• Size of the primary target market
  • How much market share can you gain?
  • Pricing and gross margin targets
  • Competitive Analysis
  • Strengths and weaknesses
  • Competition rate in the market
  • Barriers that may hinder you from entering the market
  • What’s is your strategy to enter the market
  • Direct or secondary competitors
  • Any other barriers like changing technology, investment, lack of quality work-force
  • Regulatory Restrictions
  1. Organization & Management (3 to 5 pages)

In this section you should include your company’s organisation structure, ownership of the company, management team with their profiles, and board of directors with their qualifications as well

Organizational Structure

A simple and effective way to lay your company’s structure is by creating organisational charts with a description. This is very important for potential investor.

Ownership Information

The following ownership information should be mentioned in your business plan

  • Names of owners
  • Percentage ownership
  • Extent of involvement with the company
  • Forms of ownership (i.e., common stock, preferred stock, general partner, limited partner)
  • Outstanding equity equivalents (i.e., options, warrants, convertible debt)
  • Common stock (i.e., authorized or issued)
  • Management Profiles

Provide following information of the top management:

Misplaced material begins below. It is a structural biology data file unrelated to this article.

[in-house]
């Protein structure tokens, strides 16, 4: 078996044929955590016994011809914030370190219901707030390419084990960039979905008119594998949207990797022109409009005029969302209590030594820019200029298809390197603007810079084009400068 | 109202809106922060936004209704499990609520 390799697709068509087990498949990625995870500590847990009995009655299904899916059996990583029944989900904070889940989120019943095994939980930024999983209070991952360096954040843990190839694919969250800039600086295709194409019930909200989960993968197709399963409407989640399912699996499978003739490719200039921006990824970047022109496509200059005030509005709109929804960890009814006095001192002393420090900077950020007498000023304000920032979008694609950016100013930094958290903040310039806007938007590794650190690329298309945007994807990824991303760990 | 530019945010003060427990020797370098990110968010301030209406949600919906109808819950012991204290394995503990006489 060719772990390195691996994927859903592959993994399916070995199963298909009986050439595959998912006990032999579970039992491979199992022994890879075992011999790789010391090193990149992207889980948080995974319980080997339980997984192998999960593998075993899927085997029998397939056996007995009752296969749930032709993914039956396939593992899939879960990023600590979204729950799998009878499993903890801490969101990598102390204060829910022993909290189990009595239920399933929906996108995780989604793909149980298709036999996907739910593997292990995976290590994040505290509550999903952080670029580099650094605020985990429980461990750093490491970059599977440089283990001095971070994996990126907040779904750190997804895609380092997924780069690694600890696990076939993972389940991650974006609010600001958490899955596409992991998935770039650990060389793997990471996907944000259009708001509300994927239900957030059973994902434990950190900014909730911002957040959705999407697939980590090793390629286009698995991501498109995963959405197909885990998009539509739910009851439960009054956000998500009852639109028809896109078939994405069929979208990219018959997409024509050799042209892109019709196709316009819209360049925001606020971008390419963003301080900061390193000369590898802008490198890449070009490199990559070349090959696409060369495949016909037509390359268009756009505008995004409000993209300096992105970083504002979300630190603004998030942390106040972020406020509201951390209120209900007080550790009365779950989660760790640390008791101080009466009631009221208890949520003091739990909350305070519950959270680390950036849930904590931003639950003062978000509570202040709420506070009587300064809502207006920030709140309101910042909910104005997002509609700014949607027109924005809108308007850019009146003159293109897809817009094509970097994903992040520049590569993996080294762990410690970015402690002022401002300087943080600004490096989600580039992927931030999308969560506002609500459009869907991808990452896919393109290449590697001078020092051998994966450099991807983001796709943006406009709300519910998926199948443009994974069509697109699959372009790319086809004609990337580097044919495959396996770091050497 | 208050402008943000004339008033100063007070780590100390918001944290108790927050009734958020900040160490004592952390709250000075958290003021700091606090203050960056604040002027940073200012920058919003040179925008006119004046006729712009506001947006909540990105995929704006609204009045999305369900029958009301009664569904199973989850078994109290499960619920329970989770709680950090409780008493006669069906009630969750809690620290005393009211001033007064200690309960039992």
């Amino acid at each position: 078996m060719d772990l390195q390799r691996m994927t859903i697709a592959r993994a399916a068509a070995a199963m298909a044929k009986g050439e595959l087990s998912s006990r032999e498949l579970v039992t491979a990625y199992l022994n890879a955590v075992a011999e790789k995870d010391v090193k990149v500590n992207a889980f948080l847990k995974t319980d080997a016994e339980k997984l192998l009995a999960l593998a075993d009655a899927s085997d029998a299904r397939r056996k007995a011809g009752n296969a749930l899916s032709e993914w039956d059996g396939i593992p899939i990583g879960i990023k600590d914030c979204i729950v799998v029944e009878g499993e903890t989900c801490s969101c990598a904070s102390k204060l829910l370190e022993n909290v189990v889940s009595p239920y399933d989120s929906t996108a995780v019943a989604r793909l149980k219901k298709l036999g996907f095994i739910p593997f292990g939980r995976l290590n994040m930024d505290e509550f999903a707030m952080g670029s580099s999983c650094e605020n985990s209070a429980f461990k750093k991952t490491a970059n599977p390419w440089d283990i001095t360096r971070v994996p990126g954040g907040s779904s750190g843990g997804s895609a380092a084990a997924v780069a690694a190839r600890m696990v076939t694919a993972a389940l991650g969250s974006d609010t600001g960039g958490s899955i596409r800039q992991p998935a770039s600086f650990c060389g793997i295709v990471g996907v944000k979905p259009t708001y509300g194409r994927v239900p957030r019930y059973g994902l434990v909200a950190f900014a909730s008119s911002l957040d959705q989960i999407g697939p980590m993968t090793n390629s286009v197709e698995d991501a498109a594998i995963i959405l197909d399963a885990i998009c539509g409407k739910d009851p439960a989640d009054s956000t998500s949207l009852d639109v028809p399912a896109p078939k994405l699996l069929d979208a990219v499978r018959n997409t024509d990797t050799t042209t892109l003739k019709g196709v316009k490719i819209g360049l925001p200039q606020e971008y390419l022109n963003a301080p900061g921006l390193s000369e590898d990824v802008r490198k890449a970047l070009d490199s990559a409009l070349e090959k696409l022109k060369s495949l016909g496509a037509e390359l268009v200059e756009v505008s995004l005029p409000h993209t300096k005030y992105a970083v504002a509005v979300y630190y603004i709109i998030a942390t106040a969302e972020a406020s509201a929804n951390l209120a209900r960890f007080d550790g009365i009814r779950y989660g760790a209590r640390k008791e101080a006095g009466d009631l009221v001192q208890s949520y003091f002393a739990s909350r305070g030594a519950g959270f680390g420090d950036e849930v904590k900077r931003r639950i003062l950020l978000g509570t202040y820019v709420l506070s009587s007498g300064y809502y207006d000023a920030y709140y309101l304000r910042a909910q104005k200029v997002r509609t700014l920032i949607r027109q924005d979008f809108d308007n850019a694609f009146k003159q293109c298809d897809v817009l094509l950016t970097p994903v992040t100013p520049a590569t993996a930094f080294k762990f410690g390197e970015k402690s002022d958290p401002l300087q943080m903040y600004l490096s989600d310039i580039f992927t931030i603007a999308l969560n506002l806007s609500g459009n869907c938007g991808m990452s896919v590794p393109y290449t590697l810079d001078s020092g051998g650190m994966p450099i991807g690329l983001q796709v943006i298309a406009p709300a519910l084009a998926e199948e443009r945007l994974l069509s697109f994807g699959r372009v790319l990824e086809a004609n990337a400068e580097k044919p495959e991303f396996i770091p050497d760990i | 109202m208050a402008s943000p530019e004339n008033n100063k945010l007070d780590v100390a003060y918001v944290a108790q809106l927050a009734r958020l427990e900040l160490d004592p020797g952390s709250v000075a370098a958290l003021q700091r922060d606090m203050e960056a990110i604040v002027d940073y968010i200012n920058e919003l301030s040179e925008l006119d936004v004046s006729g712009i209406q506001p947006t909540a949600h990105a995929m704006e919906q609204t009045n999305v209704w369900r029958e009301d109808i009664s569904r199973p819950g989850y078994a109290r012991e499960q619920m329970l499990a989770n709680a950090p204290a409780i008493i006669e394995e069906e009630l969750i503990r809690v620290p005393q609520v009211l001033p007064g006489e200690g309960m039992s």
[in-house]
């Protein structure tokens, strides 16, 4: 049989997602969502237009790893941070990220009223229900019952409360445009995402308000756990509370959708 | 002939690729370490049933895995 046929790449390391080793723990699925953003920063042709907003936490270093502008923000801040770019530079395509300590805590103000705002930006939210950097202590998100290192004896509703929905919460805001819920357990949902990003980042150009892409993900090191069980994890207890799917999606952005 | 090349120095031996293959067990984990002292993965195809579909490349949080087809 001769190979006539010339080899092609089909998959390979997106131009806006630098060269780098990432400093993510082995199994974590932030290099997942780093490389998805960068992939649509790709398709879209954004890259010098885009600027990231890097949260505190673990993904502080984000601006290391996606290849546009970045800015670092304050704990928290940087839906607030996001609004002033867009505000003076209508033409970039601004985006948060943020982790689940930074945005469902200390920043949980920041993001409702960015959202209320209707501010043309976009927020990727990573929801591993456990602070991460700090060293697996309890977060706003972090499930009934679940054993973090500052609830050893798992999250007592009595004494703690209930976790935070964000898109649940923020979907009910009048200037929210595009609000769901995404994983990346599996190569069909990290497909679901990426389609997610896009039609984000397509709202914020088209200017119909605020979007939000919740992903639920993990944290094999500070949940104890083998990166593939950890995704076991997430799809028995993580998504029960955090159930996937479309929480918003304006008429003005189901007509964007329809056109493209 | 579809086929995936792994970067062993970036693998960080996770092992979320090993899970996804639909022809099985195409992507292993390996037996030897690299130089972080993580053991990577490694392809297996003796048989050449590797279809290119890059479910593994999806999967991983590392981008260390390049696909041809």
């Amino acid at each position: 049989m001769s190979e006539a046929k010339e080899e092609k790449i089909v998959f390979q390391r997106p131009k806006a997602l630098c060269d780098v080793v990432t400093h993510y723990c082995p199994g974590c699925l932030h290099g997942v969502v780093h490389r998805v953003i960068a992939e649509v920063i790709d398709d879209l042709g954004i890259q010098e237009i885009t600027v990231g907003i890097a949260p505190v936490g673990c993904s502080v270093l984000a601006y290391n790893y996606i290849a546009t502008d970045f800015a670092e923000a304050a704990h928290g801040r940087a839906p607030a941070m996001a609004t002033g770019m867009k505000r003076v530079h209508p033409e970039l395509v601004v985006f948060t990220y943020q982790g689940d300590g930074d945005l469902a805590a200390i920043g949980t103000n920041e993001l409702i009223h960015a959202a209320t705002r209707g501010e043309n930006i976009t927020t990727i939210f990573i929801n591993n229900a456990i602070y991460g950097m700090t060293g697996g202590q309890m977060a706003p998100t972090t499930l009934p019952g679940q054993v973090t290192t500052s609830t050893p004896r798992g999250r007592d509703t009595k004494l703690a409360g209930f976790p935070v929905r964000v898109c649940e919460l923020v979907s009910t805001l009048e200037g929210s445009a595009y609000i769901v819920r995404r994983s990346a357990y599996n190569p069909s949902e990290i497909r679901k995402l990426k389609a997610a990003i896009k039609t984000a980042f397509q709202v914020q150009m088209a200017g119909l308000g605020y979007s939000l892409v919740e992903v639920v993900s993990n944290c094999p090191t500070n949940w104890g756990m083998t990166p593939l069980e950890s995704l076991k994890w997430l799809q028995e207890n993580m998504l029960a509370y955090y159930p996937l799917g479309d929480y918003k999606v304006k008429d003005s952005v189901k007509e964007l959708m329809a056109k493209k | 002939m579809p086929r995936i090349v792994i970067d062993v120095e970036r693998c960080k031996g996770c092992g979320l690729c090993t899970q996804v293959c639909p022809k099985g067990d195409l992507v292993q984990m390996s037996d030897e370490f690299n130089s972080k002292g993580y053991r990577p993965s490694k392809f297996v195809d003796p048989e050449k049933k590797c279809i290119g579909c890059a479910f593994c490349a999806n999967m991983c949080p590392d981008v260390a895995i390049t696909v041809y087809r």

• Name
  • Position (include brief position description along with primary duties)
  • Primary responsibilities and authority
  • Education
  • Unique experience and skills
  • Prior employment
  • Special skills
  • Past track record
  • Industry recognition
  • Community involvement
  • Number of years with company
  • Compensation basis and levels (make sure these are reasonable — not too high or too low)
  • Be sure you quantify achievements (e.g. “Managed a sales force of ten people,” “Managed a department of fifteen people,” “Increased revenue by 15 percent in the first six months,” “Expanded the retail outlets at the rate of two each year,” “Improved the customer service as rated by our customers from a 60 percent to a 90 percent rating”)

Board of Directors’ Qualifications

If you have a board of directors, be sure to gather the following information when developing the outline for your business plan:

  • Names
  • Positions on the board
  • Extent of involvement with company
  • Background
  • Historical and future contribution to the company’s success